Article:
- Chemical imbalance in the brain. Everyone has chemicals in their brains that work as communicators between nerves. One of these chemicals is known as serotonin which controls emotions like happiness and joy. Sunlight helps regulate serotonin, which means if a person already has less serotonin activity, their levels will fall further if they are exposed to darker days and less sunlight. Which is why it’s important to expose oneself to any available sunlight.
- Vitamin D deficiency. Another factor that contributes to serotonin levels is Vitamin D. Unfortunately, sunlight helps produce Vitamin D, which is why people tend to experience Vitamin D deficiencies during the colder months. This deficiency can affect someone’s mood and/or serotonin levels.
- Melatonin boost. A lack of sunlight may also stimulate an overproduction of melatonin, which is another chemical that affects a person’s mood and sleeping patterns. Because of this overproduction, people can come to feel sluggish or exhausted during the winter.
Seasonal depression, or SAD, is classified as a type of major depressive disorder with seasonal patterns. Because of this, the symptoms mirror those of other depressive disorders. Some of the most common mood changes and seasonal depression symptoms to look out for include:
- Sadness and/or feeling depressed most of the day, almost every day.
- Experiencing high levels of anxiety.
- Craving carbohydrates and weight gain.
- Feeling extreme exhaustion, fatigue, and lack of energy.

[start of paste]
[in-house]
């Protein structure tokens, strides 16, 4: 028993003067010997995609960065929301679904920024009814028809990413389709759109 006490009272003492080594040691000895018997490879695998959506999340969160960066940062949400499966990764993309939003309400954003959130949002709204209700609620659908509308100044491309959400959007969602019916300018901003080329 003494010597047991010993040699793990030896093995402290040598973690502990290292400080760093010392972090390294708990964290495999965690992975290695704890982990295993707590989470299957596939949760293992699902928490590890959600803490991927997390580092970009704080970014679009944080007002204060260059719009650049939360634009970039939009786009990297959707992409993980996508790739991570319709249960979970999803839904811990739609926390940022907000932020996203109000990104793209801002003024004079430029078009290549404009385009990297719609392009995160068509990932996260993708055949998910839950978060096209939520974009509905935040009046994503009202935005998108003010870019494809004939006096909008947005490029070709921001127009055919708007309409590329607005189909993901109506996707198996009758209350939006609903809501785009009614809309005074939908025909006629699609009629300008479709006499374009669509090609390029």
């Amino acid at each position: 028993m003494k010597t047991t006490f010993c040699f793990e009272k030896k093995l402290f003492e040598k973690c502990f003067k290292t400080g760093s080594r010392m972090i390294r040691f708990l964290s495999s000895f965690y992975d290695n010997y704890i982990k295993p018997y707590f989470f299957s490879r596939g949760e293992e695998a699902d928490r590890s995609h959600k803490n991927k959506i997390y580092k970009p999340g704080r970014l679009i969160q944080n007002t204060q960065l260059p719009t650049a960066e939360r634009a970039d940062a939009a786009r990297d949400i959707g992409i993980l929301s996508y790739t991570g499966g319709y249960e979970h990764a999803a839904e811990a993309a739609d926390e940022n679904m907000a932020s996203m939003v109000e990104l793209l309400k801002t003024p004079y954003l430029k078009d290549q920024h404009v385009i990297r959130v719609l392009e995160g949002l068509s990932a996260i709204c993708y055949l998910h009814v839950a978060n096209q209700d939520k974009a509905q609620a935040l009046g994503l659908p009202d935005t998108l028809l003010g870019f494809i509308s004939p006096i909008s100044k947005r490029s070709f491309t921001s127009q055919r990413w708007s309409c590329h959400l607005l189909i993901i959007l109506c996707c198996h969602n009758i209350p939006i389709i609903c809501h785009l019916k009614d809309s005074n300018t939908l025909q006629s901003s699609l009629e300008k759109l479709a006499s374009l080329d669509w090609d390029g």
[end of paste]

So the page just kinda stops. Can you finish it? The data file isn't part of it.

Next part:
- Feelings of hopelessness or worthlessness.
- Having trouble concentrating.
- Feeling agitated or irritable.
- Limbs (arms and legs) feeling heavy or weighed down.
- Losing interest in activities that once resulted in enjoyment, including a withdrawal from social situations.
- Experiencing sleeping issues, usually sleeping too much.
- Thoughts of death or suicide.
NOTE: If anyone is having suicidal thoughts, they should get help immediately. Contact the suicide hotline for assistance, or call Malvern Behavioral Health (610-480-8919). We have staff available 24/7 to assist someone feeling depressed or having unsafe thoughts.
Seasonal Depression Treatment
Suffering from poor mental health during the holiday season doesn’t only affect one individual, it often affects everyone around them. This is why it’s important for family members and friends to understand how to help someone with seasonal depression throughout this time.
As we stated above, SAD is a type of major depressive disorder with seasonal patterns. Therefore, the following treatments are similar to those that mental health professionals may use for someone who is diagnosed with clinical depression.
This type of therapy uses a special lamp to simulate sunlight. The lamp used will have white fluorescent light tubes that are covered with a plastic screen to block ultraviolet rays. The intensity of light emitted should be 10,000 lux, which is about 20 times brighter than the average indoor light.